UK Experts Propose New Guidelines to Treat Women with MS Before, During, After Pregnancy

Alice Melão, MSc avatar

by Alice Melão, MSc |

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Multiple sclerosis (MS) experts in the United Kingdom have proposed consensus guidelines for the management and treatment of pregnant women with the disease, and couples affected by MS who are planning a pregnancy.

The new guidelines are expected to reduce uncertainty about treatments that are considered to be safe and appropriate for this particular MS population.

The guidelines were published in the journal Practical Neurology, in an article titled “UK consensus on pregnancy in multiple sclerosis: ‘Association of British Neurologists’ guidelines.”

The proposed guidelines have been endorsed by the Association of British Neurologists, and have been reviewed by a panel of MS specialist nurses, neurologists, obstetricians, midwives, and MS patients.

“We hope that the publication of these guidelines will enable health professionals to provide more informed guidance, support and care to people with MS when they are planning a family as well as during pregnancy and the post-natal period,” Megan Roberts, health professionals program manager at MS Trust, said in a press release.

In the past few years, several new therapeutic strategies have become available to manage MS. However, there is little information about the safety of new disease-modifying therapies (DMTs) in pregnancy. This has led many women affected by MS to delay beginning treatment until after they had completed their families, which may significantly increase the chances of a poorer outcome.

“There are increasing data that delaying starting disease-modifying drugs and/or routinely stopping all disease-modifying drugs pre-pregnancy or immediately post-conception is associated with increased relapse rate during pregnancy,” researchers wrote. “This can have significant negative effects on long-term disability in women with MS.”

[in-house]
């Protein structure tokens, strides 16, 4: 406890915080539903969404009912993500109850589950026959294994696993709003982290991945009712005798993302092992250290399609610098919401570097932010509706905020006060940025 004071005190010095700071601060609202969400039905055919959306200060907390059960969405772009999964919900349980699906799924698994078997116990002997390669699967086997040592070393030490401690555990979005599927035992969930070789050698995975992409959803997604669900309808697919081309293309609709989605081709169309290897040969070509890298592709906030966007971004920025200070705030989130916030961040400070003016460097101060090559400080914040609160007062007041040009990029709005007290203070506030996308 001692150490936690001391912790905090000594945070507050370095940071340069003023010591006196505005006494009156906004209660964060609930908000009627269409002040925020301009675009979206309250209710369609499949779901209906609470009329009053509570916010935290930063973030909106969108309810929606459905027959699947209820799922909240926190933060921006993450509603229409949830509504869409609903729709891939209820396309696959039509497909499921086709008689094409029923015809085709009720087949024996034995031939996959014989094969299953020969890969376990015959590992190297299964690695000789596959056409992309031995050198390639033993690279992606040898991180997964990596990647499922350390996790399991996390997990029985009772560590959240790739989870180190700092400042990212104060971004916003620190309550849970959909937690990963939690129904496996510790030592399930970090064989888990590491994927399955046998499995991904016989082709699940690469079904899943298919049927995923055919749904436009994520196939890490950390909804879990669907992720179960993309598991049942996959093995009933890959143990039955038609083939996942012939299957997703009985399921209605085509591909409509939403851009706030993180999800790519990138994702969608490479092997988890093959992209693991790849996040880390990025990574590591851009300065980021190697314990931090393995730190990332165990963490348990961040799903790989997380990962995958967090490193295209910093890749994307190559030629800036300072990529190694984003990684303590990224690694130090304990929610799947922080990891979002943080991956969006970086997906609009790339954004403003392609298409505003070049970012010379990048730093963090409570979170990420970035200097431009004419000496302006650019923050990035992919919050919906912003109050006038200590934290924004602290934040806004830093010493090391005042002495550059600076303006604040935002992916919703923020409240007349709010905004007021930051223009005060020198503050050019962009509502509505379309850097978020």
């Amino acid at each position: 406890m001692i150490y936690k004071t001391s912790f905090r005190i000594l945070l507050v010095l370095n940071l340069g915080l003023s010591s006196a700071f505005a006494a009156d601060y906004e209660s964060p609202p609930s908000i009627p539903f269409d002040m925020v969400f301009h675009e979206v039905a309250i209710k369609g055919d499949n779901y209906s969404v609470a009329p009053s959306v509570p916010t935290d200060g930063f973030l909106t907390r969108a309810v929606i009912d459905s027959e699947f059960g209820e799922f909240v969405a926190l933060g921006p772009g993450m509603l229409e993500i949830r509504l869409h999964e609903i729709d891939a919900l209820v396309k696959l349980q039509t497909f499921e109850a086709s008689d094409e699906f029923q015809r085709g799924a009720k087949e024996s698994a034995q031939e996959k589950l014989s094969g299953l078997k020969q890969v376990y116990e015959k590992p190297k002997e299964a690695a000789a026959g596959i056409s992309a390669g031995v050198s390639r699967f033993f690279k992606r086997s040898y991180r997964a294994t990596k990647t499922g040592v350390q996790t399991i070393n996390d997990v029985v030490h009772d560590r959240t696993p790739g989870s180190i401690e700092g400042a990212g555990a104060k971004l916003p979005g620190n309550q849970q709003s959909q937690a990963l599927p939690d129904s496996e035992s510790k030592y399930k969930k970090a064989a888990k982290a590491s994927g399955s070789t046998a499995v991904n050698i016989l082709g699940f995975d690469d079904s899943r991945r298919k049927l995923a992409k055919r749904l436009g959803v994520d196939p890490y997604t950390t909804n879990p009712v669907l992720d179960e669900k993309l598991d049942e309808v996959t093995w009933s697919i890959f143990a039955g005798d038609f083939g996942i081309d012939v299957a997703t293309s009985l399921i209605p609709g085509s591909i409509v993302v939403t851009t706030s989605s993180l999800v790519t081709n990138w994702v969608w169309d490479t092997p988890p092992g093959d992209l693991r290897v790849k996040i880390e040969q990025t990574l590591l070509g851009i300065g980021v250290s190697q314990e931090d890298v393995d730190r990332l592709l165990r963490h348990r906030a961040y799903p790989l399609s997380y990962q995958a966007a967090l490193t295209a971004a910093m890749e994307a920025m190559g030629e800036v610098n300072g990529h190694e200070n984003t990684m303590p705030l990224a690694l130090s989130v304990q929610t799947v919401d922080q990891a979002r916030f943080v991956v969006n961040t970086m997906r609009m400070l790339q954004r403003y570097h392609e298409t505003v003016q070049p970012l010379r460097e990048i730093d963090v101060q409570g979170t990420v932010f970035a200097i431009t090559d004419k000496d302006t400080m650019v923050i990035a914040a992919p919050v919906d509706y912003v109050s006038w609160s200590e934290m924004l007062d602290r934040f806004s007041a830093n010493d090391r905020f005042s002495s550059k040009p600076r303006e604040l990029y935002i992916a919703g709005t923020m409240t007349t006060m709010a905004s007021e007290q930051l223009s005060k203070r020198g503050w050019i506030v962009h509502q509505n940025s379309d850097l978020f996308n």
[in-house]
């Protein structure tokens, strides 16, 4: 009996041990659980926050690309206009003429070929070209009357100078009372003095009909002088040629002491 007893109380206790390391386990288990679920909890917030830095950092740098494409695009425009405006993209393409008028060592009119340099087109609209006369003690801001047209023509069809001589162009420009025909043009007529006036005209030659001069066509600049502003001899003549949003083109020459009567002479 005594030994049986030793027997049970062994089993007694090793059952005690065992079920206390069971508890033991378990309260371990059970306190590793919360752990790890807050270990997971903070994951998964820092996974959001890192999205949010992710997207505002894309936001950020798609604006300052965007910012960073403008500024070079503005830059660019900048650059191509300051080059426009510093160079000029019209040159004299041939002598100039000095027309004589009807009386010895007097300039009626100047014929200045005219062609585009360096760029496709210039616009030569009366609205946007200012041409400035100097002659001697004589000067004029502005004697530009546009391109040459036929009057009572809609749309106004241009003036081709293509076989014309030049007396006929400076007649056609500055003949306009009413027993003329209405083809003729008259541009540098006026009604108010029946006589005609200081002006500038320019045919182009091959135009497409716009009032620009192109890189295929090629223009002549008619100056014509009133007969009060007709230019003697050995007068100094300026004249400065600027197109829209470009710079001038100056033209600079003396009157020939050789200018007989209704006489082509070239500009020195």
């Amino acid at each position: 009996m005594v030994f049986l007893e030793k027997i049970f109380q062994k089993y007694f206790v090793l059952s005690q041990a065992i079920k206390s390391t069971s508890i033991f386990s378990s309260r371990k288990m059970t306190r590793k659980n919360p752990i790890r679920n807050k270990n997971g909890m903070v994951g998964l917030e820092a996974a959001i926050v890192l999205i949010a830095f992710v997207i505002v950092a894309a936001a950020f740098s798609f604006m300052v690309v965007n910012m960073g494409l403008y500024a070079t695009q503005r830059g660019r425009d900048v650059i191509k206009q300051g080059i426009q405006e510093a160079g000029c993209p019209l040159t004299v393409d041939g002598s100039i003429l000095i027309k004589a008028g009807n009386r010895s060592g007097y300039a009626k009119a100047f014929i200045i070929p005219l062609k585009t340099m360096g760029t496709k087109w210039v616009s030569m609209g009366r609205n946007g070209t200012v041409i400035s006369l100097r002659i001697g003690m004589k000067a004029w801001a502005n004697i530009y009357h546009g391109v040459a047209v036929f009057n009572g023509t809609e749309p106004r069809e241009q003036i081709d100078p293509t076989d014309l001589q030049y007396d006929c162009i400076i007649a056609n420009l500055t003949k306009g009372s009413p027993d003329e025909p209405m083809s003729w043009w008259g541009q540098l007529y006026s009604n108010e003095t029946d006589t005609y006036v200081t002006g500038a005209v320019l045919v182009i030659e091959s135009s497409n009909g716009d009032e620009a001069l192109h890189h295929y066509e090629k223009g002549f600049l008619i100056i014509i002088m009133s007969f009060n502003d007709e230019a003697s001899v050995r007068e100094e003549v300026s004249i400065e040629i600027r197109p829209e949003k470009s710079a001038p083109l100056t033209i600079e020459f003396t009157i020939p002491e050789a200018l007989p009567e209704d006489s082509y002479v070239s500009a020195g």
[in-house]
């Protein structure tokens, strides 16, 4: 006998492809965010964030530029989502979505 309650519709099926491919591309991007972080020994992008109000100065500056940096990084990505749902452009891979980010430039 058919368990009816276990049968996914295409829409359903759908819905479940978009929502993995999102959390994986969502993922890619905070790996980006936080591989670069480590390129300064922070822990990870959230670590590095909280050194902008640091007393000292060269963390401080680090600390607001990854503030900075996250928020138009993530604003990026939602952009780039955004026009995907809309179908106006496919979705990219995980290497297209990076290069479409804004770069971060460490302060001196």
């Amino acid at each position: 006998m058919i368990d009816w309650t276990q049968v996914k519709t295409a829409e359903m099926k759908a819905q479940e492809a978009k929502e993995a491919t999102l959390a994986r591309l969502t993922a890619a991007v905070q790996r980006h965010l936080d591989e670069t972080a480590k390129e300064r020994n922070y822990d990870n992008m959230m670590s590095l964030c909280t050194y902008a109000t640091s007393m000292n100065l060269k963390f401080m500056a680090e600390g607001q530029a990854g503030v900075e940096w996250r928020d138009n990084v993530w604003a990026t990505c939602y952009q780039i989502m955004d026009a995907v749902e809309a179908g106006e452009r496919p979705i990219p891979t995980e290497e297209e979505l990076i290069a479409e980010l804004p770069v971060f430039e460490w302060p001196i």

“The overwhelming majority of medications used in MS are [U.S. Food and Drug Administration (FDA)] category C for use in pregnancy,” meaning that the associated risk has not been ruled out based on the available information from clinical studies. “An exception is Copaxone [glatiramer acetate, marketed by Teva Pharmaceutical], which is FDA category B — either no risk in animal studies or no risk demonstrated in controlled studies in pregnant women,” researchers wrote.

Now, a panel of experts from a variety of disciplines reviewed the clinical evidence available from drug-specific pregnancy registers and published literature to establish new care and management guidelines that could help clinicians and families discuss this important matter.

They covered general pre-pregnancy counselling, management during pregnancy, delivery and anesthetic options, and postpartum advice.

The panel also provided some treatment specific guidelines regarding the use of currently approved DMTs, including Tysabri (natalizumab, by Biogen), Gilenya (fingolimod, by Novartis), Tecfidera (dimethyl fumarate, by Biogen), Aubagio (teriflunomide, by Sanofi Genzyme), Ocrevus (ocrelizumab, by Genentech), Lemtrada (alemtuzumab, by Sanofi Genzyme), and Leustatin/Mavenclad (cladribine, by Janssen).

In general, the panel of experts suggest that first-line injectable MS treatments, such as Copaxone and beta interferon formulations, can be safely used during pregnancy.

In contrast, continuation of treatment with Tysabri should be carefully thought through, as previous reports have suggested a significant risk of disease reactivation or rebound after stopping treatment.

Pregnancy should not be recommended for four and six months following treatment with Lemtrada and Leustatin/Mavenclad. However, after this time there are no contraindications.

The team also suggests that couples should not try to conceive for 12 months after receiving Ocrevus. Also, treatment with Aubagio is contraindicated in pregnancy, and Tecfidera and Gilenya should be avoided when possible.

“Having MS does not automatically make pregnancy high risk and should not in itself limit birthing options,” the team wrote.

Nonetheless, more studies are needed to provide additional insights about the use of MS therapies in all women of childbearing age.

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